... A Canadian tertiary-care teaching hospital found that the implementation of a standardised, preprinted insulin order set facilitated best practices for insulin therapy, improved patient safety and was highly supported by treating practitioners 17 . A further study in New South Wales found that introduction of an adult subcutaneous insulin-prescribing chart had positive impacts on glycaemic management for patients on subcutaneous insulin therapy during admission 18 . ...
Article
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Aim Our aim was to design a new insulin prescribing tool in compliance with the Irish Medicines Safety Network recommendations. Methods In 2015, we undertook a review of the existing paediatric subcutaneous insulin-prescribing sheet introduced to Cork University Hospital in 2013. This involved a retrospective analysis of 15 consecutive in-patient insulin prescribing charts and a questionnaire distributed to health professionals. Following this a new insulin prescribing chart was designed and implemented in 2016 and a re-audit was performed in 2017. Results The 2017 re-audit demonstrated that the new insulin chart was viewed as easier (95% of previous users n=18) and safer (n=16) to use. There was less confusion (2017: 28%, n=11/39 vs 2015: 50%, n=17/34 2015) and the ALERT system helped staff standardise hypo/hyperglycaemia management (71%, n=28). Conclusion The new paediatric insulin prescribing chart has improved safety and ease of prescribing insulin. The colour coded quasi graph and ALERT system has made it easier to appreciate capillary blood glucose trends and manage them safely.
... 10 11 In Australia, a tertiary hospital saw better glycaemic control for inpatients with the introduction of a new insulin prescribing chart. 11 With VRIII it is important to provide an adequate substrate with the intravenous insulin to avoid hypoglycaemia as well as maintain a stable blood glucose through varying the infusion rate rather than the type of substrate. 3 Intravenous fluids act as this glucose substrate and are important to maintain fluid and electrolyte balance as glucose with insulin leads to hypokalaemia; so, additional potassium must be prescribed unless contraindicated. ...
Article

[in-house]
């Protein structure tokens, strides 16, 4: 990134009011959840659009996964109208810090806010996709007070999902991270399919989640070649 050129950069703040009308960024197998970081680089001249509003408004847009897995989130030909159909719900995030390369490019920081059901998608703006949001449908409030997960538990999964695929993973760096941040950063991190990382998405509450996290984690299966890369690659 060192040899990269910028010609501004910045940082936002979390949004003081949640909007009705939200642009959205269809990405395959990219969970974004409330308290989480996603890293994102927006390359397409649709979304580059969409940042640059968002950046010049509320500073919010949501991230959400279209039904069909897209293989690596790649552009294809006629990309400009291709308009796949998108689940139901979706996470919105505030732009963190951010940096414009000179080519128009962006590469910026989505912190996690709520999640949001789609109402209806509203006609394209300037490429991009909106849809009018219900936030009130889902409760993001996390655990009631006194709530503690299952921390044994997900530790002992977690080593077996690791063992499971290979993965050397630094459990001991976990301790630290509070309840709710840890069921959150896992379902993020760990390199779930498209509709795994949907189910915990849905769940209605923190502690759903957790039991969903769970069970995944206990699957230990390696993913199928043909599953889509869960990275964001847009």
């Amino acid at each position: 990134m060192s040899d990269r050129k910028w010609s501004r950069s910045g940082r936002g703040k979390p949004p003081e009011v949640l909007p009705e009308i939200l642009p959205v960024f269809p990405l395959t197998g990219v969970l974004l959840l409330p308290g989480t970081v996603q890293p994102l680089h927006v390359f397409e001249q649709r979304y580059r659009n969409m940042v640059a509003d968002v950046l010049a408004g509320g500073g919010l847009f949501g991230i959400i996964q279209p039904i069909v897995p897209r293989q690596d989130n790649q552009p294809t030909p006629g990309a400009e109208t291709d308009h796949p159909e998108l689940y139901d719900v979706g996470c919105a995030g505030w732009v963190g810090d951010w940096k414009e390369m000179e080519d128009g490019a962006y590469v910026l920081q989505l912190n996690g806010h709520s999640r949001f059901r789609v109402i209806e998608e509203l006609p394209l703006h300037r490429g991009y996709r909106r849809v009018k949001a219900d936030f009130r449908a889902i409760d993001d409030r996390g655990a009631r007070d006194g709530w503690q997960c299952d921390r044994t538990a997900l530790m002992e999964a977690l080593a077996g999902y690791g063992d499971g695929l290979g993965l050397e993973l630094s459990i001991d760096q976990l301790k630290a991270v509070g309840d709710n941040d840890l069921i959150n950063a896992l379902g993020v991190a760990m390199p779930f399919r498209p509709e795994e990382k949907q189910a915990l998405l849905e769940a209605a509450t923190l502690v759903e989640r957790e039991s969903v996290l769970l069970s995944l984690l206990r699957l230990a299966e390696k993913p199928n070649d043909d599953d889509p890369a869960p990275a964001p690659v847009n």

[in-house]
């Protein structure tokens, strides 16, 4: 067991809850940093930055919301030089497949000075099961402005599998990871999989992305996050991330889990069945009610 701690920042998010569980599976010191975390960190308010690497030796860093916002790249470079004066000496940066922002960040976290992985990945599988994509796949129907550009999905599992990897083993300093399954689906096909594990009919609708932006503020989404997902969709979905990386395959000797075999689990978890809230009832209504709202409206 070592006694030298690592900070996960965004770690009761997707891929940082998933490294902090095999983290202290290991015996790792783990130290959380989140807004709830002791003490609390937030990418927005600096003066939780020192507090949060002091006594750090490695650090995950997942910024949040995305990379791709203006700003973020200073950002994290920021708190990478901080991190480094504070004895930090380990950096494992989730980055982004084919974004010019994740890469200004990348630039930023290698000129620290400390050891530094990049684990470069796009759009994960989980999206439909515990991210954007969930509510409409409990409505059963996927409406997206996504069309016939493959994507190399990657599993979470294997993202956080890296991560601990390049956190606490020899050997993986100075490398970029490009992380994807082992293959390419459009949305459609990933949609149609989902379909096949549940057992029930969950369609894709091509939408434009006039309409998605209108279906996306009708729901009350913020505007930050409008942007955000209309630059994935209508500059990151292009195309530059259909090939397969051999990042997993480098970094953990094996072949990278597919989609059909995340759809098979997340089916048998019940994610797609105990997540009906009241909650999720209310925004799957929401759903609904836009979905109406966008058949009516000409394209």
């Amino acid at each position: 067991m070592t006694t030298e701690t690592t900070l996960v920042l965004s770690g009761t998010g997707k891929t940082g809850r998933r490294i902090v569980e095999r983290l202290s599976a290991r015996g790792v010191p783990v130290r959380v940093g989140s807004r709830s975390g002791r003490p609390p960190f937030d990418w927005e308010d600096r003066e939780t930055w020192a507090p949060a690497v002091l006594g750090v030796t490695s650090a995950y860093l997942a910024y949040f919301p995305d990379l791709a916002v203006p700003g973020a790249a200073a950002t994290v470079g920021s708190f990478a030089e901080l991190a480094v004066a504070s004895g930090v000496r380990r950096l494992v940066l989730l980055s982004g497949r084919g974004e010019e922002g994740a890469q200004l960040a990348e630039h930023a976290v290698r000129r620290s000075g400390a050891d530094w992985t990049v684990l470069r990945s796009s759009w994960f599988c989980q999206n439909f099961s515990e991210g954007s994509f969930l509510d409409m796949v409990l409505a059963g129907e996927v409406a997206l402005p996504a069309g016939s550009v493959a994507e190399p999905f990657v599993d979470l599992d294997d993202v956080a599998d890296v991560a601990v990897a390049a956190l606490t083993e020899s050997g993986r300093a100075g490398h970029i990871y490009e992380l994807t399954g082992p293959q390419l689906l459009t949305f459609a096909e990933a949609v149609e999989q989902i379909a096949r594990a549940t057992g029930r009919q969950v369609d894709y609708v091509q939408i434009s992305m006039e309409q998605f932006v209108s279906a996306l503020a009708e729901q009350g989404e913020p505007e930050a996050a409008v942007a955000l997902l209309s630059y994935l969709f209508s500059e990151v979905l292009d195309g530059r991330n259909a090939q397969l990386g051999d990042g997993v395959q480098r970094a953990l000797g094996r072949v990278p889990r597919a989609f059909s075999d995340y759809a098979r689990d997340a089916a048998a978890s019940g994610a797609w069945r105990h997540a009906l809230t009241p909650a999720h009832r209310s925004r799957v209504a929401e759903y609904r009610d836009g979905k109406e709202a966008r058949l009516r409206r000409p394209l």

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Variable rate intravenous insulin infusions (VRIII) are used to maintain stable blood glucose in hospitalised patients with diabetes who are unable to eat or have a severe illness where good glycaemic control is paramount. With VRIII it is important to prescribe an adequate substrate to avoid hypoglycaemia and maintain electrolyte balance. Traditionally the substrate would have been varied to achieve this; current guidelines advise varying the infusion rate rather than the type of substrate. The local hospital Trust updated their VRIII prescription chart to reflect the Joint British Diabetes Societies’ suggestions for inpatient care in October 2014. A local audit in January 2015 highlighted that 48% of patients on VRIII were prescribed the correct fluid as per the guideline. A questionnaire to assess prescriber knowledge regarding VRIII showed 40.4% of prescribers selected appropriate fluid for a patient with normal renal function and 11.5% of prescribers selected appropriate fluid for a patient with renal failure. An educational podcast was devised to explain the rationale behind appropriate fluid prescription with VRIII; this was shown to prescribers. Following the podcast, 75.8% of prescribers selected appropriate fluids for normal renal function and 54.5% for renal failure. Questionnaires were completed to assess prescriber knowledge prepodcast and postpodcast. Following the podcast, there was a significant increase in questionnaire scores, indicating improved prescriber knowledge surrounding VRIII. A reaudit of prescriptions for VRIII showed improvement in practice, where 63% of patients on VRIII were prescribed correct fluids. The use of a simple audiovisual podcast on VRIII led to a significant improvement in prescriber knowledge. Podcasts are an ideal medium to raise awareness around safety issues, including safe prescription of insulin. Further work will include the follow-up of participants to evaluate sustained knowledge and improvements of prescriptions in practice, with the overall aim of improving patient safety.